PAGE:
Focus Area Grammar Architecture


This module is contributed by the linguistics section of the University’s Institute of English and American Studies. The courses in the module compare different grammar architectures but typically center around topics in constraint-based grammar theories (e.g. HPSG, LFG, Construction Grammar), often with an emphasis on the syntax-semantics interface.

The unit’s research methodology is best characterized as theory-guided empirical research. Methods that are actively applied include corpus research, the simulation of theoretical proposals in computational grammars, and quantitative questionnaire studies.
A constraint-based approach to formal semantics called Lexical Resource Semantics (LRS) was developed by members of the unit. It shares many ideas with Montague Grammar but employs different means of composing the meaning of phrases from their constituents.

Additional information about the unit can be found on its website:

Exemplary course announcements

Constraint-Based Analysis (Lecture)         

This course combines an accelerated introduction to syntax and semantics and is intended to give the students all the prerequisites for taking Constraint-based Syntax 2 and Constraint-based Semantics 2 which are offered in the following semester.

The first half of the course introduces the analysis of English with the tools of Head-Driven Phrase Structure Grammar (HPSG). HPSG is strongly surface-oriented, which means that it avoids postulating invisible syntactic and morphological objects as much as possible. For the same reason, it disallows derivations where syntactic or morphological units are deformed by structure-changing operations such as movement or deletion. Instead, HPSG views grammars as systems of constraints whose interactions yield the linguistically significant generalizations that we find in the world’s languages.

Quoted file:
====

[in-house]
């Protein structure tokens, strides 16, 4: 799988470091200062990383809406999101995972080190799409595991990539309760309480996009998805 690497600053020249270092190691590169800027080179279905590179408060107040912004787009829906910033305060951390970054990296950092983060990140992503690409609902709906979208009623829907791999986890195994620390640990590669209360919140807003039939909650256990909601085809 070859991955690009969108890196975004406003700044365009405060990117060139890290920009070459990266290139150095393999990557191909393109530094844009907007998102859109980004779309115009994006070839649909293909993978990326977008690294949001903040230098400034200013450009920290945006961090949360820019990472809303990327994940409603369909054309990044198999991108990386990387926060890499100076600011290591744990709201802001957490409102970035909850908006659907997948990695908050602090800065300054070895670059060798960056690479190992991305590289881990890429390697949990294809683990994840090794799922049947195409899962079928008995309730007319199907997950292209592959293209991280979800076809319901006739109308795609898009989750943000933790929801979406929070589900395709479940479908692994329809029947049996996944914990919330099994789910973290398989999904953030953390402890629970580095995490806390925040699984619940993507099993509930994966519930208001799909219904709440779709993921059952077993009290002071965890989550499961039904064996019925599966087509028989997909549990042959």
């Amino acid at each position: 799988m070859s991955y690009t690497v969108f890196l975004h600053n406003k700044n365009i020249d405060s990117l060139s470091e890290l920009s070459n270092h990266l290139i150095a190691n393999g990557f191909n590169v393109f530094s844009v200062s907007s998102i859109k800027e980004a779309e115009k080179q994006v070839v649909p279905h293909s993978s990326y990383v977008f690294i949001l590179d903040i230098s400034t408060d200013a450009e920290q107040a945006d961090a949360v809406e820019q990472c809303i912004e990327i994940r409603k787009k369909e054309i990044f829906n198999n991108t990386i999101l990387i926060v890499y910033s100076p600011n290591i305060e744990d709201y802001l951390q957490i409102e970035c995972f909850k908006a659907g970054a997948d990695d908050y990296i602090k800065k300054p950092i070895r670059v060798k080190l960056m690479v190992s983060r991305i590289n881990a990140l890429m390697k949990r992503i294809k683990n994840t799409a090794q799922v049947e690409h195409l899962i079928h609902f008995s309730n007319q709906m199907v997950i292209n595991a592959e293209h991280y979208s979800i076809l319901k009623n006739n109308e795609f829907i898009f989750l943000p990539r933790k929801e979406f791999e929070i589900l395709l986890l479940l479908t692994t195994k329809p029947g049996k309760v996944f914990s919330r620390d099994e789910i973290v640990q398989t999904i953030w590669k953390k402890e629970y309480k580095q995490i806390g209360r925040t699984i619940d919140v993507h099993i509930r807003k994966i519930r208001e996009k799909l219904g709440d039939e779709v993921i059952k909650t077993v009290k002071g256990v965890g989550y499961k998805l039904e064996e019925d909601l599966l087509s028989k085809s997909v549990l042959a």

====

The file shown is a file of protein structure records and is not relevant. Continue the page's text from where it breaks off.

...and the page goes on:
The second half of the course provides a systematic introduction to the analysis of meaning in natural language. We will be looking into how meaning is composed and what formal tools there are to describe (the composition of) meaning. Among those tools are sets and functions as well as the lambda notation. Our focus will be on truth-conditional aspects of meaning and the compositional interpretation of English phrases and sentences.

none, but some knowledge of basic syntax, morphology, and semantics is desirable.

Constraint-Based Semantics 2: Negation and Modality     

In the semantics introduction we showed how to arrive at an interpretation for simple English sentences. In this follow-up course the participants will extend their analytic skills to more advanced phenomena. We will focus on semantic categories associated with the English auxiliary system, such as negation (didn’t), modality (can, must). We will study their semantic and pragmatic properties and see how these interact with their syntax.

The course will use Lexical Resource Semantics, a framework of a constraint-based syntax-semantics interface. Participants are expected to either have some familiarity with this framework or to be willing to acquire its basics during the first two weeks of the semester.

The course requires familiarity with the basics of formal semantics, as acquired in the course “Semantics 1” or in the lecture “Constraint-based Analysis.”